The summer season has begun. Jonathan Ray's suggested summer tipples will blow your socks off this season. We give you the best summer wine of 2015.

August is a good time to spot the caterpillar of the fuchsia and olive-coloured elephant hawkmoth

The best summer wine 2015 is ready to drink now. There is no season like the summer that wears its transience so sharply. The scent of a riverside lily blended with something grape-y can only be enjoyed for a small part of the year.

Do not turn the seasonal corner until you have tried a few of Jonathan Ray’s best summer wine selections. If you are in need of a few recipes when hosting your annual BBQ, try our Sangria recipe for summer parties. Jonathan Ray also advises lightly chilled red wines in the summer months as a more refreshing option.

Best Summer wine

My summer starts around the end of March/beginning of April, irrespective of what vile shenanigans the weather is up to: when the clocks go forward, when the blossom finally shows its face, when my can’t-really-afford-them-but-hang-it-all-I’m-going-anyway Glyndebourne tickets and my treasured MCC pass arrive and when I stop feeling so damn gloomy. This means that the best summer wine begins at the end of March too.

Best summer wine. Selection of three.

So much drink and so little time.

Manzanilla La Gitana Hidalgo (£10, Waitrose) The perfect mid-morning reviver, served straight from the fridge.

2014 Mabis Mavum Pinot Grigio/Pinot Nero (£10, Amps Fine Wines) Utterly charming and essential picnic fare.

2011 Ch Ronan (£11, fromvineyardsdirect) Spectacular merlot-based claret that’s astonishingly good value.

I used to laugh when my sainted mother started to go on about suffering from SAD (Seasonal Affective Disorder) until I realised that now I’m firmly in my middle ages I’ve inherited the condition, too. I can’t stand the winter months without the best of summer wine. Not easy to bear when I’m already a martyr to CADDAD (Christmas Affected Doom, Depression and Despondency) inherited from my father. I was astonished to learn from my 14-year-old son that the Crisis of the Late Middle Ages refers to a series of events in the 14th and 15th centuries (you know, the Great Famine, Black Death, Wars of the Roses and so on) rather than the various dark thoughts or physical indignities that his aged parent now seems to suffer. You know, such as, ah well, never mind. The point is that it’s now June and summer’s firmly in place and I plan to make heaps of hay while the sun shines and enjoy the best summer wine. Nothing puts a summery spring in my step more than a finely crafted mojito. Well, apart from a finely crafted caipirinha, of course. And ok, yes, yes, a well-chilled glass of Pol or Bol,of course, of course.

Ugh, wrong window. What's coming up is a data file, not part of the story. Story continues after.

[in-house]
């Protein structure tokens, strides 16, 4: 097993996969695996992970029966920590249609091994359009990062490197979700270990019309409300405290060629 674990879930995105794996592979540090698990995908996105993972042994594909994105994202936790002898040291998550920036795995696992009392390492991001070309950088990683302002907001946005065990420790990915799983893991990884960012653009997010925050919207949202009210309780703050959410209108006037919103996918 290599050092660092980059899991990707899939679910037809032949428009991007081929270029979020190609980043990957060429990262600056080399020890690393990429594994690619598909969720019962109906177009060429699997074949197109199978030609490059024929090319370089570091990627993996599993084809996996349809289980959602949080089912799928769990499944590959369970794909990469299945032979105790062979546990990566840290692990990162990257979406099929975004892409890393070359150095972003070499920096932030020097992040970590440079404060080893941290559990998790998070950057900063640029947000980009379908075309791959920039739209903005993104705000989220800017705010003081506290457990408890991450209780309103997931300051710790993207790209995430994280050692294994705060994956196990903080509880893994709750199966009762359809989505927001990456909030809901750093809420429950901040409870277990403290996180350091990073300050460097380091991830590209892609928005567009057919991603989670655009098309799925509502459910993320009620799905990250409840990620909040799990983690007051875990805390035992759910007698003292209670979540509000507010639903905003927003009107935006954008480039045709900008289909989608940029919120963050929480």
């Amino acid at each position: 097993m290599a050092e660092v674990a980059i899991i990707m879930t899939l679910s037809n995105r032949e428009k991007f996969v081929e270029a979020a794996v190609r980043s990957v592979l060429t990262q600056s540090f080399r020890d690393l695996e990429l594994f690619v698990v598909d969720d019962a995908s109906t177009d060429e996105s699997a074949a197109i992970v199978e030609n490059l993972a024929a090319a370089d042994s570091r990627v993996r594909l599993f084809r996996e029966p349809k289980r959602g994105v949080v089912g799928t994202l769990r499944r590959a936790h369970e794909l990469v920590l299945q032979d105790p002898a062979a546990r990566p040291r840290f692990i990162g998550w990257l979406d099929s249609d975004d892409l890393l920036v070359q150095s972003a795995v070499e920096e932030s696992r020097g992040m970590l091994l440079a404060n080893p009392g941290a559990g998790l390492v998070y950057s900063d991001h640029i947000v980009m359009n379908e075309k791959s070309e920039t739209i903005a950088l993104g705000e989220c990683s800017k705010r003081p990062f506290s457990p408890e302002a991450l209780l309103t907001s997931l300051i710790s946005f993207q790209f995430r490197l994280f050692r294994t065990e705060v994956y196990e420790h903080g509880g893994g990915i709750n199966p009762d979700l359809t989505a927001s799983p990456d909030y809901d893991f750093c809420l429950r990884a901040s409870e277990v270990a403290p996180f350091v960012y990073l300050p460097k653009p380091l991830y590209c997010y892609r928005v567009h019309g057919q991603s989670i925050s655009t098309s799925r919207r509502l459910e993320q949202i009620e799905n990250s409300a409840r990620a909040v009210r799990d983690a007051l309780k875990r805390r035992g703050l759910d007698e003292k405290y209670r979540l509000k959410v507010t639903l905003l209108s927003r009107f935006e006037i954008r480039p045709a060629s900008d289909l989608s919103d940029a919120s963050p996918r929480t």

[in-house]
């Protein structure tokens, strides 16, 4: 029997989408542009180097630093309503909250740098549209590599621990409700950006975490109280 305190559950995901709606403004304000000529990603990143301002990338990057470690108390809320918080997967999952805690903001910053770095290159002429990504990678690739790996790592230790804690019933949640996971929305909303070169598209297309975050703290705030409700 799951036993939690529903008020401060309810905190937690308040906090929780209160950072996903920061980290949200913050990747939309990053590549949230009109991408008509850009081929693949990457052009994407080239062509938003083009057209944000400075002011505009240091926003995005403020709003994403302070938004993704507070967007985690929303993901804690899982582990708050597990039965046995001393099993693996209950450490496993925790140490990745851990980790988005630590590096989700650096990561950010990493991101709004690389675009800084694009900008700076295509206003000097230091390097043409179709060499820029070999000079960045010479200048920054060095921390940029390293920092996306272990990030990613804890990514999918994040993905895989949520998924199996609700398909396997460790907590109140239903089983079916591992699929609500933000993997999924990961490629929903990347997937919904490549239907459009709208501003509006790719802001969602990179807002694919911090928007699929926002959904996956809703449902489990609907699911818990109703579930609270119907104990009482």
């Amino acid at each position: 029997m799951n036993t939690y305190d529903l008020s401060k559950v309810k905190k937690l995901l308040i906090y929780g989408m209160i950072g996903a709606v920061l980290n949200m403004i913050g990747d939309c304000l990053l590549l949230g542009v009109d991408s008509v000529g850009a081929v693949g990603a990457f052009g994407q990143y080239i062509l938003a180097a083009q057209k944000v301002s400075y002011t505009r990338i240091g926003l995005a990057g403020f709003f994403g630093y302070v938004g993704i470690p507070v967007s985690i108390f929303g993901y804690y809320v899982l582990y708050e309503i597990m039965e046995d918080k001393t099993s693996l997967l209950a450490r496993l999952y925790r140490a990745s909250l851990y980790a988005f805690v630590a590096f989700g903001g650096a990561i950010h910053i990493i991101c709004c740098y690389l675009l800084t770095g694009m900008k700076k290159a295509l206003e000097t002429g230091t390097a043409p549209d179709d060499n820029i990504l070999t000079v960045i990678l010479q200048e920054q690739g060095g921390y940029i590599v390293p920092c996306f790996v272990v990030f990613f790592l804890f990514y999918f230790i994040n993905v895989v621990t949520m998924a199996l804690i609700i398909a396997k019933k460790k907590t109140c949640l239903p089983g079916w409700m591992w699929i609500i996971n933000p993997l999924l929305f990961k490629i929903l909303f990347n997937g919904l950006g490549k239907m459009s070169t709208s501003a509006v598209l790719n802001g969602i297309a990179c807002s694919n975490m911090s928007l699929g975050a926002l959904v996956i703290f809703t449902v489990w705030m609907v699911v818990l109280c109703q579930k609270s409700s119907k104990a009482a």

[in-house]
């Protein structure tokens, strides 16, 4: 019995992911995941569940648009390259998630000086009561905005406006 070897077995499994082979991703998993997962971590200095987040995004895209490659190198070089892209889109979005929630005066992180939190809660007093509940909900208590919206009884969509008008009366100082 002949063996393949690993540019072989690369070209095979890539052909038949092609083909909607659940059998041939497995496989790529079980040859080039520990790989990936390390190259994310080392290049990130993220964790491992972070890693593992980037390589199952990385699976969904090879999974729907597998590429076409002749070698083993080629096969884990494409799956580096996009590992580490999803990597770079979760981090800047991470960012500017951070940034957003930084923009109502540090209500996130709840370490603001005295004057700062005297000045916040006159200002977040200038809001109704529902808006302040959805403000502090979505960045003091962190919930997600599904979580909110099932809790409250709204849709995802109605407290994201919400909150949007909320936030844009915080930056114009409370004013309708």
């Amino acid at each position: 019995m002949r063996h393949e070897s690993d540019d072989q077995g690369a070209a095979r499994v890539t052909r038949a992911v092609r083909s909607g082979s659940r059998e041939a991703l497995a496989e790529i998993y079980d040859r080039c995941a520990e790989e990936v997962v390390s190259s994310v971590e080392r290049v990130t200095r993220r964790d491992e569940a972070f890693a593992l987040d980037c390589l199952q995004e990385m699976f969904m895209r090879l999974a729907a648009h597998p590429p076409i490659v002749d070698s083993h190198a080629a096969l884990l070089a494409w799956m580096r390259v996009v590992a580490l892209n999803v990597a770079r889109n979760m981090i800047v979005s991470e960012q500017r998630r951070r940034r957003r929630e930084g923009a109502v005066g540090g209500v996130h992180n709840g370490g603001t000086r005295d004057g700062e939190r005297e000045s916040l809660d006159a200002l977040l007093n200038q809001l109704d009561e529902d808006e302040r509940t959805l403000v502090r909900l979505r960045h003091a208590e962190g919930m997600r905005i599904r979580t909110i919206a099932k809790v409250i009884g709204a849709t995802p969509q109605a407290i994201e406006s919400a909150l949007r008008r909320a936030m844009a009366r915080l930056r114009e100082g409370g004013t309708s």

But I digress. The point is that rum or cachaça-based cocktails lift you in a way that other spirits won’t, don’t or can’t. They make one relaxed, happy and chipper, instead of depressed, gloomy and introspective as other drinks can. No wonder the Brazilians and Cubans are so exuberant. In fact, instead of my favoured mojito, and in the interests of variety, I’ve started this summer with another rum-based drink: the dark and spicy, a refreshing spiced alternative to the celebrated dark and stormy. Build 50ml of exquisite Elements Eight Spiced Rum, 20ml fresh lemon juice and 10ml sugar syrup over crushed ice and churn. Top with ginger beer and garnish with some mint leaves, a cinnamon stick and a wedge of lemon, adding a bit more crushed ice if necessary. Then sit back and enjoy. The ginger will warm you if it’s a typically drizzly June day and the rum will ensure the sun beats in your heart if not outside.